Formula E and the Federation Internationale de l’Autombile (FIA) have teased the upcoming third-generation Formula E all-electric racing car set to compete in the ninth season of the ABB FIA Formula E World Championship.

    Presented to a group of Formula E manufacturers, teams, drivers and partners, the FIA President described the racer as “a machine created at the intersection of high performance, efficiency and sustainability”.

    The Gen3 Formula E racer will be the first formula car to have powertrains on both the front and rear axles, with the front electric motor producing 250kW of power and the rear producing 350kW. Total system output is a claimed 350kW.

    According to the FIA, this doubles the regenerative braking capability of the existing Gen2 racer to a total of 600kW.

    Quoted as the “world’s most efficient racing car”, drivers of the Gen3 racers will be able to recover “at least” 40 per cent of the energy used within a race thanks to its regenerative braking system.

    This regenerative braking system is so powerful that the Gen3 racer won’t have any rear hydraulic brakes at all.

    If this technology becomes more mainstream it could see more road-going vehicles go without rear hydraulic brakes in favour for more powerful regenerative braking systems.

    Ever more electric vehicles offer one-pedal driving that can slow the vehicle without the driver touching the brake pedal.

    The Formula E Gen3 racer’s electric motor set-up is capable of a top speed of 320km/h and has a power-to-weight ratio billed as being twice as efficient as an equivalent 350kW internal-combustion engine (ICE).

    Although the racing body doesn’t list any figures, it says the Gen3 racer will be lighter and smaller than the outgoing Gen2 racer that’ll “enable faster, more agile wheel-to-wheel racing”.

    Shown in three shady teaser images, the Formula E Gen3 racer is “inspired by the aero-efficient delta wing of a fighter jet”.

    It’s hard to make out anything in the images apart from the fact it has a silhouette synonymous of a formula racing car.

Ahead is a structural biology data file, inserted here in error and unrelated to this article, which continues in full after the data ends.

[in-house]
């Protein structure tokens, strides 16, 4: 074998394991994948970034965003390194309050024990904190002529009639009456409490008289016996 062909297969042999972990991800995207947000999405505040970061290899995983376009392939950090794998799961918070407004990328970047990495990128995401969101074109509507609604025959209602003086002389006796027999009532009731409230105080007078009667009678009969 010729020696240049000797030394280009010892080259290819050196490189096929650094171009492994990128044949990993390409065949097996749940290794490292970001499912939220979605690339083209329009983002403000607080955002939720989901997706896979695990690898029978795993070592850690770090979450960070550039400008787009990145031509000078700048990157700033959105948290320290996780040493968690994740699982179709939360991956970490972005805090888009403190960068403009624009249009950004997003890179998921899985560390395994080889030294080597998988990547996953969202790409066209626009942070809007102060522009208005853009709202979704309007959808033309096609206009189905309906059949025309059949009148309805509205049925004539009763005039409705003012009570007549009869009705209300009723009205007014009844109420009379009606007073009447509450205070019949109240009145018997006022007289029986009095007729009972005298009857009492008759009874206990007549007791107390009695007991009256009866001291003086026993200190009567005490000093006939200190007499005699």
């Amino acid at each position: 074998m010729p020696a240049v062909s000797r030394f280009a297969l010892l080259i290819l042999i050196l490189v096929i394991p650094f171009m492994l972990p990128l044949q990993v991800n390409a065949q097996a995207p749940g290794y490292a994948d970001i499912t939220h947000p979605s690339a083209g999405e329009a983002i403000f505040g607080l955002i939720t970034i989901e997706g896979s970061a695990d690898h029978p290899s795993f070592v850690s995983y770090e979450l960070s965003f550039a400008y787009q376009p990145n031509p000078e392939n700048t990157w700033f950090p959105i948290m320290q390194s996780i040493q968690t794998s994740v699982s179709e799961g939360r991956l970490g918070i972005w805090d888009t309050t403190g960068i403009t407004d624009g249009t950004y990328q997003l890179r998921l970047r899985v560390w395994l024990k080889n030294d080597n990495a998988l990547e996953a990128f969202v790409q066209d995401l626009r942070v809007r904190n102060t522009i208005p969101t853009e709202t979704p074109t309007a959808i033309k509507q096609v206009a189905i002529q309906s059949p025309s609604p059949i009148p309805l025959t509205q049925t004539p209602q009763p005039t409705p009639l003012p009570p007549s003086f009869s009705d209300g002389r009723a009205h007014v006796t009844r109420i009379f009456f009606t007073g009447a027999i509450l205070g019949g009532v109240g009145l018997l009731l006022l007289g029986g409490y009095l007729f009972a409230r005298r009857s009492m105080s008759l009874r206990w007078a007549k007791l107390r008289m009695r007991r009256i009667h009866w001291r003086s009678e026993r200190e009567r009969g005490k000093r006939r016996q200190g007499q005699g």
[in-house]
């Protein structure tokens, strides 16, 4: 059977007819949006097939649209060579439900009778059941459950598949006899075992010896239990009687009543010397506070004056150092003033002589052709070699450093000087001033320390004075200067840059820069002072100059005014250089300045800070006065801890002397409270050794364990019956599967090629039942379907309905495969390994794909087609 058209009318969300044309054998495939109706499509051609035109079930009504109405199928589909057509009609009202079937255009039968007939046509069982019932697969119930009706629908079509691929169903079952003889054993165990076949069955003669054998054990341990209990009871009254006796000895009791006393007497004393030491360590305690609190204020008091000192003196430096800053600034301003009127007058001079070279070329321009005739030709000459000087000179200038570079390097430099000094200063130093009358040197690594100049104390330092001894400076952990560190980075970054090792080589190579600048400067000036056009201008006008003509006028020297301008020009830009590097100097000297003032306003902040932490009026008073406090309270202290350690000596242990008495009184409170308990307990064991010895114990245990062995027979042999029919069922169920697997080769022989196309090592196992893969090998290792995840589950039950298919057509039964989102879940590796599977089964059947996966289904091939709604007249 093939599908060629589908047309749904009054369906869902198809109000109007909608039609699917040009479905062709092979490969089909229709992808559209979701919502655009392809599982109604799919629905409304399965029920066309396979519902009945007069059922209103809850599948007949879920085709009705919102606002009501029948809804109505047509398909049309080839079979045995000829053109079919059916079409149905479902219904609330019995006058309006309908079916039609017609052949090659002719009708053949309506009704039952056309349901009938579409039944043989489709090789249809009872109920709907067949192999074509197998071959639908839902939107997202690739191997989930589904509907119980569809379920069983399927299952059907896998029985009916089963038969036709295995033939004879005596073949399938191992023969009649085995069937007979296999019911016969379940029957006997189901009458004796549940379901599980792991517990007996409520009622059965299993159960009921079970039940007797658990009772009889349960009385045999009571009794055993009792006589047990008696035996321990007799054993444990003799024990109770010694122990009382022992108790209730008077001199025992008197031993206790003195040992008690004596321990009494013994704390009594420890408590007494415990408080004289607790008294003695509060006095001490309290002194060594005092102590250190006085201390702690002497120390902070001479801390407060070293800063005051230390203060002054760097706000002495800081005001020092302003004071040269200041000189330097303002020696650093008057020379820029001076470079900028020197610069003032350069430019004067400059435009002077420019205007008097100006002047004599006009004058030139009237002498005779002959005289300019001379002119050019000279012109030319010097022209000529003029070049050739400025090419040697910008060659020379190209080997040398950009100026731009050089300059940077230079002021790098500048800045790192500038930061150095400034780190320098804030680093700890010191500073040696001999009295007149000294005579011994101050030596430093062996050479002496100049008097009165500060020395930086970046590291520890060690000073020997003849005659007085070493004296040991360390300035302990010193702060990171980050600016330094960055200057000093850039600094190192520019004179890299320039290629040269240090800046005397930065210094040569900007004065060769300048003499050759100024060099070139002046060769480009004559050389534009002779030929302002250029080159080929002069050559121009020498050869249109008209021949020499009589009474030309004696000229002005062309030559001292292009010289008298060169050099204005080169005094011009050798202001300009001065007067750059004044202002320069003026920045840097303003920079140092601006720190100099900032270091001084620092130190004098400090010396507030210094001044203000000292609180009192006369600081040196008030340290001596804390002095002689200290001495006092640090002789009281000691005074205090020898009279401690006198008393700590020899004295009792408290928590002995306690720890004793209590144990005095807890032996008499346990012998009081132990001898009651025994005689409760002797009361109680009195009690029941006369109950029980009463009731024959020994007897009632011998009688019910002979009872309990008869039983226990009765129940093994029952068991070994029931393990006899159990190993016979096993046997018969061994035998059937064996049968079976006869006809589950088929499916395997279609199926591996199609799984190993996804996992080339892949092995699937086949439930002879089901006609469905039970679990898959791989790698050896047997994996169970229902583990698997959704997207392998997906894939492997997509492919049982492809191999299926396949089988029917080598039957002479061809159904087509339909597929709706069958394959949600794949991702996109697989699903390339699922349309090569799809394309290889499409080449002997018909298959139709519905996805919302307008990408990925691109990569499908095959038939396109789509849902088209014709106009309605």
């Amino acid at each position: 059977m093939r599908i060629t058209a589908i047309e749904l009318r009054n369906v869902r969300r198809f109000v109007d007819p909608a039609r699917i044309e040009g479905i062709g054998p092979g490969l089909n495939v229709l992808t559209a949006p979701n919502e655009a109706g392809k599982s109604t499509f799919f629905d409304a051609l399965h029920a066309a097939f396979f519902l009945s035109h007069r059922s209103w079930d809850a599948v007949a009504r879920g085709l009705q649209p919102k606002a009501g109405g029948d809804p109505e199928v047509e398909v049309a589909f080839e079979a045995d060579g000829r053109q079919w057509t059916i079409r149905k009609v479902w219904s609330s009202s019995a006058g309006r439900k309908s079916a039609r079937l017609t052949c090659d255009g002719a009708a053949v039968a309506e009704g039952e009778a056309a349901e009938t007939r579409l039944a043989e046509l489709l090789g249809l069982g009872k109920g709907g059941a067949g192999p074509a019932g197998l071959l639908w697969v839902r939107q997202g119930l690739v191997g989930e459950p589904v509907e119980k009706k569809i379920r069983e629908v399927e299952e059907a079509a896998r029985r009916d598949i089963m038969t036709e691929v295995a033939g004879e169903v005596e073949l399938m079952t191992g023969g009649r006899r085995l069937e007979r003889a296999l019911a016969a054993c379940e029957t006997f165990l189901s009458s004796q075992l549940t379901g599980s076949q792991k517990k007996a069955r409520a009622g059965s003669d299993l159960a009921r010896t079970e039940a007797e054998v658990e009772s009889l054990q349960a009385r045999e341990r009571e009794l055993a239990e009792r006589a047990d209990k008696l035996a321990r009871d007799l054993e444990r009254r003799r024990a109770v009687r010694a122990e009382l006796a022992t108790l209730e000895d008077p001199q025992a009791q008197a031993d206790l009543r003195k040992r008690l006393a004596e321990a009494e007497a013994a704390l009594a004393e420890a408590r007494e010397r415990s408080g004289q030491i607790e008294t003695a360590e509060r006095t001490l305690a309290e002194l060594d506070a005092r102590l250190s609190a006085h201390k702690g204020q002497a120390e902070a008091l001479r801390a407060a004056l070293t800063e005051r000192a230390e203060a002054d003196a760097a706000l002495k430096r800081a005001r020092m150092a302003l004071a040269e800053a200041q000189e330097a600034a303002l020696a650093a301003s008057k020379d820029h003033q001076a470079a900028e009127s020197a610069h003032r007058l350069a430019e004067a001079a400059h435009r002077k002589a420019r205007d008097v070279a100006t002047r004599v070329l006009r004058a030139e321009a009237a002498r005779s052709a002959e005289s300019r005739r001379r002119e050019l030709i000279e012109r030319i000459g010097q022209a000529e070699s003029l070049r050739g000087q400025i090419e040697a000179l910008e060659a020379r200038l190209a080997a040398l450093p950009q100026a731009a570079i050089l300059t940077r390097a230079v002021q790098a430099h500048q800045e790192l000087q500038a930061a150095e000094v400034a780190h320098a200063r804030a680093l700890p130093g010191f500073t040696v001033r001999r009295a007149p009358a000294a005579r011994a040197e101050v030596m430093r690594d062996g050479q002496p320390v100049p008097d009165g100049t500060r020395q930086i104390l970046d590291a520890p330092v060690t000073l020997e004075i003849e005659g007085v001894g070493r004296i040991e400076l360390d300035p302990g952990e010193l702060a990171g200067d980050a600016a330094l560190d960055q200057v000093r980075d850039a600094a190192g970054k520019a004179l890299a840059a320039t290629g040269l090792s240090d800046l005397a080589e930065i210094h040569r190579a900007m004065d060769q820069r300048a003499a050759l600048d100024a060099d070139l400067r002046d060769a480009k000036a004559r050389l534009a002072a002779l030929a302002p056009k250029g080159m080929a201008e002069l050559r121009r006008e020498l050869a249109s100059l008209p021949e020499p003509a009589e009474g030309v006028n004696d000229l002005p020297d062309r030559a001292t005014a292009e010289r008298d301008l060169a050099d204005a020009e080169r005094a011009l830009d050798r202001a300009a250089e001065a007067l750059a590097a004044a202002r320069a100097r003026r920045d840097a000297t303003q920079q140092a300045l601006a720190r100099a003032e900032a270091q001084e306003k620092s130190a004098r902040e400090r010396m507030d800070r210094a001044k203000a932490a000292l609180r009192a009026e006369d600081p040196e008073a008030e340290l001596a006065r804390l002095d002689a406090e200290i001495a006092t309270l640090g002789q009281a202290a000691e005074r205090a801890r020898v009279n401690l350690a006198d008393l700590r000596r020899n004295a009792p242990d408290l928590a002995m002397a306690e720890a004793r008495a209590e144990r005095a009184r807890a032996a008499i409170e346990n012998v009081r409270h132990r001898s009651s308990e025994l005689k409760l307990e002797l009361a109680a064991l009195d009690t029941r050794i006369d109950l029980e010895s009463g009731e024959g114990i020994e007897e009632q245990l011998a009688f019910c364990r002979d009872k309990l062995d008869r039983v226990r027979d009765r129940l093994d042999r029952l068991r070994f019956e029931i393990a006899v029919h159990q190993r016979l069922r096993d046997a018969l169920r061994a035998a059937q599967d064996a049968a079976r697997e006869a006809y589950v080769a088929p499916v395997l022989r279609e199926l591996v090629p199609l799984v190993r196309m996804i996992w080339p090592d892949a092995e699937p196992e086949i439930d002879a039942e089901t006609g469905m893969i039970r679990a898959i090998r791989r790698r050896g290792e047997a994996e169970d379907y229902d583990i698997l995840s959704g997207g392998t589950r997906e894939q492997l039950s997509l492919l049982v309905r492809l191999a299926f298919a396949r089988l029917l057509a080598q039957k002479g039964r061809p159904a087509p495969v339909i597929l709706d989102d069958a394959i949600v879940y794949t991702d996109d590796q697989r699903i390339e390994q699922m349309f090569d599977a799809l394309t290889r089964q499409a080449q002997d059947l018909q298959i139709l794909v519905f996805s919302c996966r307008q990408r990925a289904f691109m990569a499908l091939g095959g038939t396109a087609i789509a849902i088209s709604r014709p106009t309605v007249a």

Racing teams are expected to receive their Gen3 racers in the European spring (March to June) in 2022.

    Currently there are 11 teams, with 22 cars and 22 drivers in the Formula E racing series.

    Pre-season testing is currently underway for Season 8 of the racing series with road-car manufacturers such as DS Automobiles, Mahindra, Mercedes-Benz, Nissan, Jaguar and Porsche all backing a team.

    Every ‘E-Prix’ race lasts 45 minutes, with the leader of the race starting the final lap after the 45 minute timer elapses.

    There are a number of advantages available to drivers, such as ‘Attack Mode’ and ‘Fan Boost’ that allow them to gain a power boost for a period of time.

    All Formula E racing teams are supplied with Michelin all-weather tyres and drivers can’t use more than four new rear and four new front tyres each event.

    Charging the Formula E racer is also forbidden during qualifying and the ‘E-Prix’, as well as through scrutineering and parc fermé. Teams can only charge the racers inbetween sessions and during practice.

    Jack Quick

    Jack Quick is an automotive journalist based in Melbourne. Jack studied journalism and photography at Deakin University in Burwood, and previously represented the university in dance nationally. In his spare time, he loves to pump Charli XCX and play a bit of Grand Theft Auto. He’s also the proud owner of a blue, manual 2020 Suzuki Jimny.

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